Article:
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I always see the label and it says 350G's withstandable. What would put this over 350G's? Is it even possible to hit 350Gs of force to a hard drive?

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Is it even possible to hit 350Gs of force to a hard drive?

Sure is. Drop it on the floor.

You are thinking about sustained forces. 350g sustained won't happen even in rocket launches. But momentary forces can easily peak at this level.

Note that the G limit on the drive is for when it's not running. No spinning drive will like 350g, except maybe in particular directions that will never happen in reality.


If you drop your hard drive from $1~\text{m}$ it will hit the floor at around:

$$ \sqrt{2\times 1~\text{m}\times 1~g}\approx 4.4~\text{m}\cdot\text{s}^{-1} $$

At exactly $350~g$ it would come to a stop in:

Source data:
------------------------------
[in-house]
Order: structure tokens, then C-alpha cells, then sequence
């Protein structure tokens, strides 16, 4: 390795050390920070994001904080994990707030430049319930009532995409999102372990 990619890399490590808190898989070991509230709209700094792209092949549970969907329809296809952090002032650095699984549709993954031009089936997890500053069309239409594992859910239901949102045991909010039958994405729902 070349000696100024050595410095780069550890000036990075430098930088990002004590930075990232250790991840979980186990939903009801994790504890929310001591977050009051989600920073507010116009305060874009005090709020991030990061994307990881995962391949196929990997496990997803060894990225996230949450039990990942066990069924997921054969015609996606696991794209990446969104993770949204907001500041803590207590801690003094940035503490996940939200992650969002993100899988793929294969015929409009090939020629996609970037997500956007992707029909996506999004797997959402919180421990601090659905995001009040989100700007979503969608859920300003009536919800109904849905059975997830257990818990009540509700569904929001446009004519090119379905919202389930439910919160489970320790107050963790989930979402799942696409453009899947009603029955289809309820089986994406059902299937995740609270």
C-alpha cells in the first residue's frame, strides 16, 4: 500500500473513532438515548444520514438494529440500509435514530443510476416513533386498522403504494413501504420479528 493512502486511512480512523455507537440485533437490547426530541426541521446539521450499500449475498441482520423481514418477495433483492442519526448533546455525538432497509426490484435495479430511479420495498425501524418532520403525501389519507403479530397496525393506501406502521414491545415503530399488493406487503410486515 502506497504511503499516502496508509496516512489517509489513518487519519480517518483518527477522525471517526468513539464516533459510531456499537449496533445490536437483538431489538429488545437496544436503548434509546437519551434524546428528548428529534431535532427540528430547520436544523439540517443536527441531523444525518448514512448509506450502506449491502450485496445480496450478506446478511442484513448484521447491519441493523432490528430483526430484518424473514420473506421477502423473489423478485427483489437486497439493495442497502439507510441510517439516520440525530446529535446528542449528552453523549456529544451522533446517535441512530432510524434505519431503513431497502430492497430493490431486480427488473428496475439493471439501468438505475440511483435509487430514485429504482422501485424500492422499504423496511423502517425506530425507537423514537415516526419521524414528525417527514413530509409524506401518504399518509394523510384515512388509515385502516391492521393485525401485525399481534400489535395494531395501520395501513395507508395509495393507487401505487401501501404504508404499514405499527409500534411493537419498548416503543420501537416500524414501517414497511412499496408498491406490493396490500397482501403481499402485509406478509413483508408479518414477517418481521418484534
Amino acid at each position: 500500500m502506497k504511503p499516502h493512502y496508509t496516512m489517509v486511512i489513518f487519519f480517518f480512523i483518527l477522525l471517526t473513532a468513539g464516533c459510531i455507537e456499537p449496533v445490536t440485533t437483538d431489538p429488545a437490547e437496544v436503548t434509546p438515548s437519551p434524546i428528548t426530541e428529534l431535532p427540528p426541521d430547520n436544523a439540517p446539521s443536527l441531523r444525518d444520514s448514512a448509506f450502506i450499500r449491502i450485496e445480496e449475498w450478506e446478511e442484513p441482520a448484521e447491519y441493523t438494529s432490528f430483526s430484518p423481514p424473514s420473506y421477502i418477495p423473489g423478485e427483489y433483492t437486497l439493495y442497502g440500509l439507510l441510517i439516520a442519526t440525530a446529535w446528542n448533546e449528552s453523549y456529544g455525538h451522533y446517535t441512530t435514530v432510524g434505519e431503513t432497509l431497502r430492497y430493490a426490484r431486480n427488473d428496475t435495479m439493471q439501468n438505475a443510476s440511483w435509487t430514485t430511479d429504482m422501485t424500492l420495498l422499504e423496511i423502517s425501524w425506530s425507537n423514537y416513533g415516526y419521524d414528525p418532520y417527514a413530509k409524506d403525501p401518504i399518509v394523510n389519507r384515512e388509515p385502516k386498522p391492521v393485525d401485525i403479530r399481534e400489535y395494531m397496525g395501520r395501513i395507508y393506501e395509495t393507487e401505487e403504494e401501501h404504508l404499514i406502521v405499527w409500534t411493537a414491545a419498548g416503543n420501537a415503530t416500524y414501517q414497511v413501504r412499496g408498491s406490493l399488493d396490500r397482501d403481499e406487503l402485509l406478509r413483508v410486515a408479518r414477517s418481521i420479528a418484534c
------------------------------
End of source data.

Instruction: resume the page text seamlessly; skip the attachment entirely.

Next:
$$ \frac{\left(4.4~\text{m}\cdot\text{s}^{-1}\right)^2}{2\times 350~g}=2.8~\text{mm} $$

(Note that due to the way the math works out, the stopping distance when dropping from a height $h$ is just $hg/a$).

Since the actual impact will probably be a varying acceleration and the rigid case of the hard drive will probably deform less than $3~\text{mm}$, the actual peak acceleration can easily exceed $350~g$.

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    $\begingroup$ So let's see here. Say you drop it from a height of 2 m. It will be moving about v = 6 m/s when it hits the floor. At a constant acceleration of 350 g upward, which is about 3500 m/s^2, it would stop in 0.002 s. Over this time it is moving an average of 3 m/s, so it travels 0.006 m, or about 6 mm. I wouldn't think that either the floor or the hard drive case are going to deform by as much as 6 mm for such an impact, so the acceleration must actually be considerably greater than 350 g. $\endgroup$ Jun 10, 2015 at 5:22
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    $\begingroup$ @NateEldredge What the manufacturers guarantee will generally be much less than what it can actually handle. $\endgroup$ Jun 10, 2015 at 6:03